Sensors-based autonomous mobile robots are in demand for logistics
March 1, 2023 6:39 pm
MHE, equipped with advanced sensors and controls, provide real-time data on the location and condition of goods, enabling more efficient and effective handling.
Material handling for efficiency in operations and quicker turnarounds
The storage and handling of warehouse materials are being transformed from traditional to modern infrastructure, focusing on productivity, safety, accuracy, consistency, efficiency, and faster turnaround times. Material handling equipment (MHE) has increasingly become automated in recent years, leading to greater efficiency and productivity. Automated guided vehicles (AGVs) can now transport goods without human intervention, reducing the need for manual labour and increasing the speed and accuracy of operations. Energy efficiency and human safety are critical considerations in automated MHE and the payback period.
Advanced sensors and controls are now integrated into MHE, providing real-time data on the location and condition of goods, enabling more efficient and effective handling. For instance, sensors can detect when a product is nearing its expiration date, alerting workers to move quickly and avoid waste. Additionally, sensors are used to sort goods by their date of manufacture.
The sensors from SICK ensure maximum positioning accuracy, repeatability as well as speed, and therefore optimal PSDI times. Its comprehensive portfolio of distance sensors, encoders and vision sensors allow optimal adaptation to the requirements of the respective application.
The consolidation of warehouses reduced land availability, and scarcity of semi-skilled/unskilled labour have all contributed to the development of mechanisation and automation in MHE.
Robotic automation in warehouses and cold storage The adoption of robotics automation in warehouses and cold stores is driven by a focus on productivity, fuel economy, and ease of operation, with safety being the top priority. In automated material handling, robots can complete tasks such as palletising, de-palletising, and goods picking and placing quickly and accurately. This results in faster and more accurate order fulfilment, reducing the need for manual labour, increasing productivity, and minimising the risk of accidents and injuries.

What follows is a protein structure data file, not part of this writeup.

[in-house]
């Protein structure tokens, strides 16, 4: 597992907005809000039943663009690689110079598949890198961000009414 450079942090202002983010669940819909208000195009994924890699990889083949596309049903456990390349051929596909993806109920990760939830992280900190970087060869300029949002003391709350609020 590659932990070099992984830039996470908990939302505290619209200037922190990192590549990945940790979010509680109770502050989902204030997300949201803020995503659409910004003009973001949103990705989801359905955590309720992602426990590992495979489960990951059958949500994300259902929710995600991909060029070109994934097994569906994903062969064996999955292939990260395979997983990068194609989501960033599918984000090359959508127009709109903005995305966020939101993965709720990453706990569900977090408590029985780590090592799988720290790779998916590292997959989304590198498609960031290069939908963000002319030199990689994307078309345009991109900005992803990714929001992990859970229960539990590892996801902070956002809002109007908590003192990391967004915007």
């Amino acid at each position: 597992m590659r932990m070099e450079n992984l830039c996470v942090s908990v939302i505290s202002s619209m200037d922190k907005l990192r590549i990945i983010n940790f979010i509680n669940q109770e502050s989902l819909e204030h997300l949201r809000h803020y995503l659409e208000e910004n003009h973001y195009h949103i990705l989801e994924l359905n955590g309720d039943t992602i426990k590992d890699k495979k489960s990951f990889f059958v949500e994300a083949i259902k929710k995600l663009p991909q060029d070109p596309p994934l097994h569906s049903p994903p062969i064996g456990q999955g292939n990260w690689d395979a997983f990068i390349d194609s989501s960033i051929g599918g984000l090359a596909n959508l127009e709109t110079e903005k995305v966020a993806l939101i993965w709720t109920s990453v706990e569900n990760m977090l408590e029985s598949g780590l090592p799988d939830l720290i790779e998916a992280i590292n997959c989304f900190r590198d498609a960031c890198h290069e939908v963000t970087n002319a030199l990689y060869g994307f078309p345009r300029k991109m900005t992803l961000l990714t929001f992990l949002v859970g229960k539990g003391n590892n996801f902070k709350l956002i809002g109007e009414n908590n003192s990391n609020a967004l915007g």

In cold storage operations, robots are particularly useful in facilities with extremely low temperatures, where it is challenging for humans to work efficiently. Robots can perform palletising, de-palletising, and order-picking tasks in these environments, reducing the need for manual labour, improving safety, and minimising the risk of product damage. Sensors play a crucial role in these operations.
Robots can also optimise warehouse space by stacking goods more efficiently and higher, reducing the need for additional storage space and increasing the facility’s overall capacity.
Overall, robotics significantly contributes to the logistics requirements of warehouses and cold storage facilities by improving efficiency, accuracy, and safety while reducing costs and enhancing customer satisfaction.
Innovative technologies to handle logistics and intralogistics needs
The logistics and intralogistics needs of factories are being met by developing new and innovative technologies. Effective combinations of automation technologies are essential for managing warehouse operations, reducing human interaction, and increasing productivity, speed, and accuracy. Examples of technologies that minimise errors and enhance warehouse efficiency are automated machines and picking robots.
Parker products and systems for material handling are helping to improve manufacturing and logistics. Crane solutions provide the highest performance with precise positioning and hoist control. Fork-lift technology provides next generation remote monitoring and precision performance. Augmented Reality (AR) is utilised in factories to reduce errors and increase efficiency by providing workers with real-time information on tasks and procedures. It can also be used to train operators on new equipment or processes, reducing training time and improving safety.
Internet of Things (IoT) sensors is deployed in factories to monitor equipment and products, providing real-time performance, location, and health data. This information can be utilised to optimise logistics and intralogistics operations, reducing downtime and improving efficiency. Blockchain technology is utilised in factories to create secure, transparent, and traceable supply chains. It improves logistics and intralogistics operations by providing real-time information on the movement of goods, minimising the risk of counterfeiting, and improving efficiency.
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Emerging MHE technologies to help automate storage and warehouses